Electronic Thesis and Dissertation Repository

Thesis Format



Master of Science


Computer Science


Shooshtari, Parisa


In recent years, technological developments have enabled the comprehensive transcriptional profiling of thousands of single cells in a single experiment. However, there is still much to be gained from the integration of datasets from different donors, studies, and technological platforms. One major challenge in this regard is the technical variability introduced by handling different batches, known as batch effects, which can obscure biological variations. Assessing batch effects within a dataset has been the focus of various studies seeking to establish reliable criteria for selecting a batch effect removal method. However, these methods do not always perform reliably. This study provides a comprehensive review of both batch effect removal and assessment methods and introduces a novel method for batch effect removal assessment. The performance of the proposed method is evaluated by comparing it to four other batch effect assessment methods using eleven test datasets. The results showed that the proposed method consistently outperformed the other methods, successfully passing all challenges while the other methods failed at least one test. The proposed method was applied to three biological integrated datasets to evaluate its performance on real-world data. The results of the evaluation showed that the proposed method demonstrated the highest correlation with the expert’s assessment of the datasets, indicating that it was able to accurately identify batch effects in the data.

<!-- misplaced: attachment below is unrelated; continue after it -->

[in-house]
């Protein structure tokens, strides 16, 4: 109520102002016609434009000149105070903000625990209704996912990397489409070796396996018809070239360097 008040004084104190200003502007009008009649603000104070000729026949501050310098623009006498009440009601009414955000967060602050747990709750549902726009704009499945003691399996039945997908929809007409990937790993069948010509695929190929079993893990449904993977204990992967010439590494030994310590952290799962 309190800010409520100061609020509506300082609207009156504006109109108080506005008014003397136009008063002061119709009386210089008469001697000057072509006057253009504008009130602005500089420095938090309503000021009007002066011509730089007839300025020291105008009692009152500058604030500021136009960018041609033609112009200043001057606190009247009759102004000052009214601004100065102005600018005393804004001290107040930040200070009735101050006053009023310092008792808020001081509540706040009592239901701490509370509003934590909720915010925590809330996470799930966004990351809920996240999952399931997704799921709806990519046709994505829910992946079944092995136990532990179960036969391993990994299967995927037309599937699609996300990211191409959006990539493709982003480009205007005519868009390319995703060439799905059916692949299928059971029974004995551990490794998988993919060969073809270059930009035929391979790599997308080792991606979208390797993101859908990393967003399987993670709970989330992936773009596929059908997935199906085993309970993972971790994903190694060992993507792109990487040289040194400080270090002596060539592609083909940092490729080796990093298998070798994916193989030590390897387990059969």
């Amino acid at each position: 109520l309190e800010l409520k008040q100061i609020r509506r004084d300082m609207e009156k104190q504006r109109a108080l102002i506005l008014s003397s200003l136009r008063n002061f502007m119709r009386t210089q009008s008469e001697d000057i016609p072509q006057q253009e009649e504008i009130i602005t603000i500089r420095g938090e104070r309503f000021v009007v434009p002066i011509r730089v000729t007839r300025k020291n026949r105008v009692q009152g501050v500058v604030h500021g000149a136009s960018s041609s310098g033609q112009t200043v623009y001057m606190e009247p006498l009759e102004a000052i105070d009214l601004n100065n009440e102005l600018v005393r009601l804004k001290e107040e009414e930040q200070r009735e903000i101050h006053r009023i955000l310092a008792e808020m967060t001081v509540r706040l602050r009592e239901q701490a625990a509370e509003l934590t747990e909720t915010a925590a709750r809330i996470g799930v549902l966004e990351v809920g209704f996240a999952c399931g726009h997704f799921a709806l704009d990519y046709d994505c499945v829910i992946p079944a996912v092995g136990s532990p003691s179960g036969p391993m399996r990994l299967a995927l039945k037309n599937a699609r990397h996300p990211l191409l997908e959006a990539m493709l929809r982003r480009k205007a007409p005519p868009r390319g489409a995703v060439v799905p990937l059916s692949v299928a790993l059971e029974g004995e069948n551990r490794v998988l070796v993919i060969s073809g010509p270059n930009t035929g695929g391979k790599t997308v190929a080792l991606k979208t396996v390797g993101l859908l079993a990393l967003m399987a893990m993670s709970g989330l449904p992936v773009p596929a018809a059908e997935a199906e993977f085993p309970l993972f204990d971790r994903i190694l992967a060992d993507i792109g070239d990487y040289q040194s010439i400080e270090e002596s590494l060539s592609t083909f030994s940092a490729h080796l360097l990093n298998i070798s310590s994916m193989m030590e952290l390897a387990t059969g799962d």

Summary for Lay Audience

In recent years, scientists have been able to study the genetic activity of individual cells in unprecedented detail. However, when combining data from different studies, researchers often encounter a problem known as "batch effects." These are differences in the way that samples were processed or analyzed that can obscure real biological differences between cells. In this thesis, we review existing methods for identifying and removing batch effects and propose a new method for assessing the effectiveness of batch effect removal techniques. To test our new method, we applied it to twelve different synthetic datasets and compared its performance to four other methods. Our method consistently outperformed the others, successfully identifying and removing batch effects in all cases. We also applied our method to three real-world datasets and found that it accurately identified batch effects that were missed by other methods. Overall, our research provides a promising solution for addressing batch effects in large-scale studies of genetic activity. By improving our ability to combine data from different sources, we can gain a more comprehensive understanding of how genes are regulated in different cell types and under different conditions. This could ultimately lead to new insights into the causes of diseases and the development of more effective treatments.